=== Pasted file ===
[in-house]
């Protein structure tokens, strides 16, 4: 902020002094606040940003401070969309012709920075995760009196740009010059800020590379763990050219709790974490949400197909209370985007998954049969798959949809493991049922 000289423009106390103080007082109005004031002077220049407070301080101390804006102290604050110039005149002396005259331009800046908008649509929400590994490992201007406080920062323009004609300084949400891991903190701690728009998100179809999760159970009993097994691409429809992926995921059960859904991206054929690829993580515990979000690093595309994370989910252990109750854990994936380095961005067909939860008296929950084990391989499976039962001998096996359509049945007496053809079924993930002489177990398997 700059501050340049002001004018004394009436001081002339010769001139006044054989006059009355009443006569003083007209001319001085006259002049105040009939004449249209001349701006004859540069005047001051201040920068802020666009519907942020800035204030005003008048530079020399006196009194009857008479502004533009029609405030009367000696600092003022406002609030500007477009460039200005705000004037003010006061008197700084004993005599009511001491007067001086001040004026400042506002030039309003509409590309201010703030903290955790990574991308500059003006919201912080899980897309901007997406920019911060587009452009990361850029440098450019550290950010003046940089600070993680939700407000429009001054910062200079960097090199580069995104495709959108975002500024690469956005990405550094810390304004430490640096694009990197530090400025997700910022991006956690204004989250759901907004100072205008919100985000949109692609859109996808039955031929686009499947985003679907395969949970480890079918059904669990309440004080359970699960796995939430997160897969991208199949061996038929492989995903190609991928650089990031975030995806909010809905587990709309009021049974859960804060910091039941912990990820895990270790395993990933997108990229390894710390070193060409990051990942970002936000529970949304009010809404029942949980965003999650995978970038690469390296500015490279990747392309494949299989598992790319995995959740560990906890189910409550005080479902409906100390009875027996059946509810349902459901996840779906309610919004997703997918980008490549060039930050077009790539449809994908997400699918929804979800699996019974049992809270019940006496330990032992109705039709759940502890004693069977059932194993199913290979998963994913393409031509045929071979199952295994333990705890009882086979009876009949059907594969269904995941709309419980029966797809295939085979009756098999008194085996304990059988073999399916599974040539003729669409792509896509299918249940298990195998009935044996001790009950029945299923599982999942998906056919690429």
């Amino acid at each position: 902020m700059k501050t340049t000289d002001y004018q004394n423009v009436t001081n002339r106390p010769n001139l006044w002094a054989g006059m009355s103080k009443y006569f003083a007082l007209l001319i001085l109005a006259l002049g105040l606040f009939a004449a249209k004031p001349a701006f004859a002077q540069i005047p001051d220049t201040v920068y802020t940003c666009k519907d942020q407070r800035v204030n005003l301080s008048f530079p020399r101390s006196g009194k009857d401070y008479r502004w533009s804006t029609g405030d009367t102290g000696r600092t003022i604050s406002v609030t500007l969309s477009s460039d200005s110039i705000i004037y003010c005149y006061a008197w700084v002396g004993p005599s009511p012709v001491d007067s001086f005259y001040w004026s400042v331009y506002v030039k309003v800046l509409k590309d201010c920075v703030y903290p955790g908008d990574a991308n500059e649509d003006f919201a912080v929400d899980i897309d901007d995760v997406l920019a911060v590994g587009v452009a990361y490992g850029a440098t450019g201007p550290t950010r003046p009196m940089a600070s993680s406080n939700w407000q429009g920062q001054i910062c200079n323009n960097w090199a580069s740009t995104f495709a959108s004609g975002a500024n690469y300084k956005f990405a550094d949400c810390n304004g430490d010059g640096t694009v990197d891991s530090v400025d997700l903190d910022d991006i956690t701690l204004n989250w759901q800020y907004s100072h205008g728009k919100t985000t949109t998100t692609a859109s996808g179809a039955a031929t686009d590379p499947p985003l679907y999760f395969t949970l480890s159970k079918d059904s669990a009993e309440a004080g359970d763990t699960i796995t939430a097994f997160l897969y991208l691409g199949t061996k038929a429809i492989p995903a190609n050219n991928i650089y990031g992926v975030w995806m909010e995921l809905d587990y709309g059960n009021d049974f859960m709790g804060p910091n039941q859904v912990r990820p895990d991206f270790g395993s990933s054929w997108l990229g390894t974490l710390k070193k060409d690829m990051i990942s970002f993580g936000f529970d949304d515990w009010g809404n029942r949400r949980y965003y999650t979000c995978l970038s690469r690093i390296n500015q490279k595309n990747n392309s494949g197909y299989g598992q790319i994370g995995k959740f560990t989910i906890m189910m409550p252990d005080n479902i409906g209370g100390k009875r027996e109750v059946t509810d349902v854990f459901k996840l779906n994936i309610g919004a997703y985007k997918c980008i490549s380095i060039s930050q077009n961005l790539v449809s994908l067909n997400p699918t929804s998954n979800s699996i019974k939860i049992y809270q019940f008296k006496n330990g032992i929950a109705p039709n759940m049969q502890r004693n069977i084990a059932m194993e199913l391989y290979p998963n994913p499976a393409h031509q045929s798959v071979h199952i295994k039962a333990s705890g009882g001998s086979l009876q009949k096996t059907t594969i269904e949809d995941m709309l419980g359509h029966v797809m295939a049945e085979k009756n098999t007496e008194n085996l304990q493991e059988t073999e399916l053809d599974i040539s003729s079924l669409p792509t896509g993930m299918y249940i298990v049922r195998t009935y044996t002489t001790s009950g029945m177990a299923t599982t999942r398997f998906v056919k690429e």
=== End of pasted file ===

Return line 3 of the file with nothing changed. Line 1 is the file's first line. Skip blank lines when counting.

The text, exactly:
């Amino acid at each position: 902020m700059k501050t340049t000289d002001y004018q004394n423009v009436t001081n002339r106390p010769n001139l006044w002094a054989g006059m009355s103080k009443y006569f003083a007082l007209l001319i001085l109005a006259l002049g105040l606040f009939a004449a249209k004031p001349a701006f004859a002077q540069i005047p001051d220049t201040v920068y802020t940003c666009k519907d942020q407070r800035v204030n005003l301080s008048f530079p020399r101390s006196g009194k009857d401070y008479r502004w533009s804006t029609g405030d009367t102290g000696r600092t003022i604050s406002v609030t500007l969309s477009s460039d200005s110039i705000i004037y003010c005149y006061a008197w700084v002396g004993p005599s009511p012709v001491d007067s001086f005259y001040w004026s400042v331009y506002v030039k309003v800046l509409k590309d201010c920075v703030y903290p955790g908008d990574a991308n500059e649509d003006f919201a912080v929400d899980i897309d901007d995760v997406l920019a911060v590994g587009v452009a990361y490992g850029a440098t450019g201007p550290t950010r003046p009196m940089a600070s993680s406080n939700w407000q429009g920062q001054i910062c200079n323009n960097w090199a580069s740009t995104f495709a959108s004609g975002a500024n690469y300084k956005f990405a550094d949400c810390n304004g430490d010059g640096t694009v990197d891991s530090v400025d997700l903190d910022d991006i956690t701690l204004n989250w759901q800020y907004s100072h205008g728009k919100t985000t949109t998100t692609a859109s996808g179809a039955a031929t686009d590379p499947p985003l679907y999760f395969t949970l480890s159970k079918d059904s669990a009993e309440a004080g359970d763990t699960i796995t939430a097994f997160l897969y991208l691409g199949t061996k038929a429809i492989p995903a190609n050219n991928i650089y990031g992926v975030w995806m909010e995921l809905d587990y709309g059960n009021d049974f859960m709790g804060p910091n039941q859904v912990r990820p895990d991206f270790g395993s990933s054929w997108l990229g390894t974490l710390k070193k060409d690829m990051i990942s970002f993580g936000f529970d949304d515990w009010g809404n029942r949400r949980y965003y999650t979000c995978l970038s690469r690093i390296n500015q490279k595309n990747n392309s494949g197909y299989g598992q790319i994370g995995k959740f560990t989910i906890m189910m409550p252990d005080n479902i409906g209370g100390k009875r027996e109750v059946t509810d349902v854990f459901k996840l779906n994936i309610g919004a997703y985007k997918c980008i490549s380095i060039s930050q077009n961005l790539v449809s994908l067909n997400p699918t929804s998954n979800s699996i019974k939860i049992y809270q019940f008296k006496n330990g032992i929950a109705p039709n759940m049969q502890r004693n069977i084990a059932m194993e199913l391989y290979p998963n994913p499976a393409h031509q045929s798959v071979h199952i295994k039962a333990s705890g009882g001998s086979l009876q009949k096996t059907t594969i269904e949809d995941m709309l419980g359509h029966v797809m295939a049945e085979k009756n098999t007496e008194n085996l304990q493991e059988t073999e399916l053809d599974i040539s003729s079924l669409p792509t896509g993930m299918y249940i298990v049922r195998t009935y044996t002489t001790s009950g029945m177990a299923t599982t999942r398997f998906v056919k690429e």